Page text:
Springbok and the spectacular scimitar-horned oryx are among the animals whose treks have ceased, according to the research published in the current issue of the journal Endangered Species Research. Bison and caribou have also all been badly affected.
Migrations evolved to take animals from areas where food was scarce to those where it was abundant, and grazers particularly seek out young grass, which is more digestible and has higher levels of protein. Grass quantity and quality depends on the availability of water, either from rainfall or melting snow, which varies from place to place according to the time of year.
In turn the migrants' dung increases the productivity of the areas they visit, so much so that the scientists – from the US Government's Fish and Wildlife Service, the American National Museum, the Polish Acadamy of Sciences, and the Universities of Montana and Aberdeen – say "losing migrations may result in ecosystem collapse".
But converting land to agriculture, fencing it, and building roads and railways block the traditional routes, while hunting has slashed populations, which also reduces migrations.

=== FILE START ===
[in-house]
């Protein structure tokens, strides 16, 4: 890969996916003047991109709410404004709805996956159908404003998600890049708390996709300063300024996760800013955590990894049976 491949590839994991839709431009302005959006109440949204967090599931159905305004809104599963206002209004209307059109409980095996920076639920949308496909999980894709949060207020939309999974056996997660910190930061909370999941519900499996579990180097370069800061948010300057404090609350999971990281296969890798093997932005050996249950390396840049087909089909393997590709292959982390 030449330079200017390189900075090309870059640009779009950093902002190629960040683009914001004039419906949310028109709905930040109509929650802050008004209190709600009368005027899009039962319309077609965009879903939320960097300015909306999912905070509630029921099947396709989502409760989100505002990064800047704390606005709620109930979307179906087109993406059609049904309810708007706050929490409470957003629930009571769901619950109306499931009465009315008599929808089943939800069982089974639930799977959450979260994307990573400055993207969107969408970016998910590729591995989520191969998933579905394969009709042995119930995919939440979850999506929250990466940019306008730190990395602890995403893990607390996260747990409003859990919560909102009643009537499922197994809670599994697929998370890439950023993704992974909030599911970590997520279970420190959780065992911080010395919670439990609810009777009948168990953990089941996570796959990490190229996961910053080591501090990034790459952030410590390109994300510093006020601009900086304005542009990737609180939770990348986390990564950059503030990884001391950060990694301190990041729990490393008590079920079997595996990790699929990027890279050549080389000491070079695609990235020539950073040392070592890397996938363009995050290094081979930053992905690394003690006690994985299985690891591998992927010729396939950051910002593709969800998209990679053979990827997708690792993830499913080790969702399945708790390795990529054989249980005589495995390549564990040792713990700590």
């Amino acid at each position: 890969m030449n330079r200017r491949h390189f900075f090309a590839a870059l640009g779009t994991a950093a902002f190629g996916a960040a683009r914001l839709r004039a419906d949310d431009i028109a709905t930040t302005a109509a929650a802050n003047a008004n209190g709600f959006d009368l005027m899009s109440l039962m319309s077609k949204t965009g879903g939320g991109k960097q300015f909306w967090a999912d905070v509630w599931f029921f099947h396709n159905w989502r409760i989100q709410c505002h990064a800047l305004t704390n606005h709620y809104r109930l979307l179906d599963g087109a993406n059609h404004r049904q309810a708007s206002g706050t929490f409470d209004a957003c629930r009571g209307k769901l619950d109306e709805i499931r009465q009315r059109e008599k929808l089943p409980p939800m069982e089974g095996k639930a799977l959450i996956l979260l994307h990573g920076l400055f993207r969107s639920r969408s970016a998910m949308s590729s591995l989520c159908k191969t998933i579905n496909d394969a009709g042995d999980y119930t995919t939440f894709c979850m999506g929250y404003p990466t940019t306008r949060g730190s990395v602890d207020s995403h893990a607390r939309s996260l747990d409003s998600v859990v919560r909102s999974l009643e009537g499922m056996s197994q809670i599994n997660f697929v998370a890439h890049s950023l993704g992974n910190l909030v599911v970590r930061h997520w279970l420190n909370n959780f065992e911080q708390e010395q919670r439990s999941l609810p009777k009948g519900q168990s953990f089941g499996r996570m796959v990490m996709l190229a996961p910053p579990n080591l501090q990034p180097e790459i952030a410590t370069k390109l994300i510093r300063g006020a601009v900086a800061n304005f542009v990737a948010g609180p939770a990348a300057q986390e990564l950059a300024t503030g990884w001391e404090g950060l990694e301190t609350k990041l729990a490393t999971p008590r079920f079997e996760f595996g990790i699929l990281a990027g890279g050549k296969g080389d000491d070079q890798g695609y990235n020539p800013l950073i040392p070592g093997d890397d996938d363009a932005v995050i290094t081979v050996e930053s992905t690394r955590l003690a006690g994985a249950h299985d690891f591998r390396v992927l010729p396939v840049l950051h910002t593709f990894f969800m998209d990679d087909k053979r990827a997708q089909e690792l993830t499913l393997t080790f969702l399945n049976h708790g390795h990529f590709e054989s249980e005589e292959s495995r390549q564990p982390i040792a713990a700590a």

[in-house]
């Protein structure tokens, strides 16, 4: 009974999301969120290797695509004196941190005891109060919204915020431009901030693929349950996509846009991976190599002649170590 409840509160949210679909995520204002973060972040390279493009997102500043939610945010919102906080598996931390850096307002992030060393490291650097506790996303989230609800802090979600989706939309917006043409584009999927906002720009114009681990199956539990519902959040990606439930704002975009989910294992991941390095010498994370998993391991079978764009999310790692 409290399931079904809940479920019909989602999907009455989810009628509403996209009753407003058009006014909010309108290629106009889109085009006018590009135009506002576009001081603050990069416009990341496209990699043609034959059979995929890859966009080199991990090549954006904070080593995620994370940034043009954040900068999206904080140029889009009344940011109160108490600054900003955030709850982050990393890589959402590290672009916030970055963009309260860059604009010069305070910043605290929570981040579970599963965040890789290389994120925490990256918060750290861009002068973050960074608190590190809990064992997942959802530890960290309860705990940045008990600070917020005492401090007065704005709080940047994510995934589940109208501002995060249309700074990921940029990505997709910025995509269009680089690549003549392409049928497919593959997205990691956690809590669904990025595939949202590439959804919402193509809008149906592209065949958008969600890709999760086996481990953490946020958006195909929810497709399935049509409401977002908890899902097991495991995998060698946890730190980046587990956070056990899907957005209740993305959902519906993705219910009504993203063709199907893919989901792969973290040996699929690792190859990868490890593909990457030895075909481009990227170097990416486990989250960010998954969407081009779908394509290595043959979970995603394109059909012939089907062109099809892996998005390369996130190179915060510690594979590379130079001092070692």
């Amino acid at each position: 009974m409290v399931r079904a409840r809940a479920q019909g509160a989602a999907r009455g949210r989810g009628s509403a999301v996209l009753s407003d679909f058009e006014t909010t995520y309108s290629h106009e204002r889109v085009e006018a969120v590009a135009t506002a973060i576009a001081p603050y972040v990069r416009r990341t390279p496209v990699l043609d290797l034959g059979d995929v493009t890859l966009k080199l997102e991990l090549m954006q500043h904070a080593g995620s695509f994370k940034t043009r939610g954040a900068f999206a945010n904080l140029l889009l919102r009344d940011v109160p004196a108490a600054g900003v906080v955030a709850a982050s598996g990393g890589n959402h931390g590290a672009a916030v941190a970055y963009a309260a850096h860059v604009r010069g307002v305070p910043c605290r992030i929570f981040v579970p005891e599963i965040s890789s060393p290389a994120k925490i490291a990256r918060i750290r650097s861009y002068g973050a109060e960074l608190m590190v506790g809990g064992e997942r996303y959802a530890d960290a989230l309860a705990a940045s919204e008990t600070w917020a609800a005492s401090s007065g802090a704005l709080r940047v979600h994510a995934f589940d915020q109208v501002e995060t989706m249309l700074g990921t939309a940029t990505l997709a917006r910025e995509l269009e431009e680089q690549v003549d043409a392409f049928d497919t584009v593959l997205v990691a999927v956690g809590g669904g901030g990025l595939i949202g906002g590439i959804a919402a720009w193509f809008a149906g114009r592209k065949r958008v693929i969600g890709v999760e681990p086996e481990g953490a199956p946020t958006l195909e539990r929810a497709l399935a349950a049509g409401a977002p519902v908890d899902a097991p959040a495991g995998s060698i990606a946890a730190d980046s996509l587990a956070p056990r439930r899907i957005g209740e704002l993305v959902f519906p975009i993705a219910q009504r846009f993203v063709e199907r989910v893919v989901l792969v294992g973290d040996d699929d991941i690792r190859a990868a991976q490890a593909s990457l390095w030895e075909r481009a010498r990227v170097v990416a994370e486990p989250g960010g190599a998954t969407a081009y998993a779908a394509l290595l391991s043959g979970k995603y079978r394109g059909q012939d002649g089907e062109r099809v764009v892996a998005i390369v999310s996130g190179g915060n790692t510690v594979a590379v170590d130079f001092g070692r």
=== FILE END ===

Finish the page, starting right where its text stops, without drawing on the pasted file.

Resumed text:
The scientists are particularly worried by the "devastating effects" of increasing measures to stop diseases from wild animals spreading to livestock, by erecting long fences and culling wildlife.
Numerious species have simply been hunted into extinction for their horns or hide.
Many other animals are in trouble as well. Bison, which once thundered through the North American grasslands MidWest, are now so depleted that they only migrate within the Yellowstone and Wood Buffalo National parks.
Mass movements of the Siberian roe deer have stopped in the Ukraine, as have those of the eland in the South African Karoo and Highveld. And caribou routes are disrupted by fencing and the oil exploitation.Researchers, who have studied the 24 large mammals that once moved from area to area... more
The Marine Mammal Center reminds coastal residents and visitors to “Leave Seals Be”.
Or, to call The Center’s 24-hour response hotline (listed below by region).
The goal of the campaign is to discourage illegal pick-ups of newborn harbor seal pups on beaches that many members of the public mistakenly believe have been abandoned by their seal mothers.
While the Center is able to rehabilitate orphaned and injured harbor seal pups, there is no substitute for the care and feeding these pups receive from their mothers as mother’s milk contains important antibodies that help build the young pup’s immune system.
Therefore, well-meaning beachgoers who attempt to help these pups by taking them home, returning them to the water, covering them with a blanket, or approaching them too close, actually are doing more harm then good.
Also, harbor seals, along with all marine mammals, are protected under The Marine Mammal Protection Act of 1972 making it illegal and punishable by law to “take” marine mammals without a permit or to harm or harass them.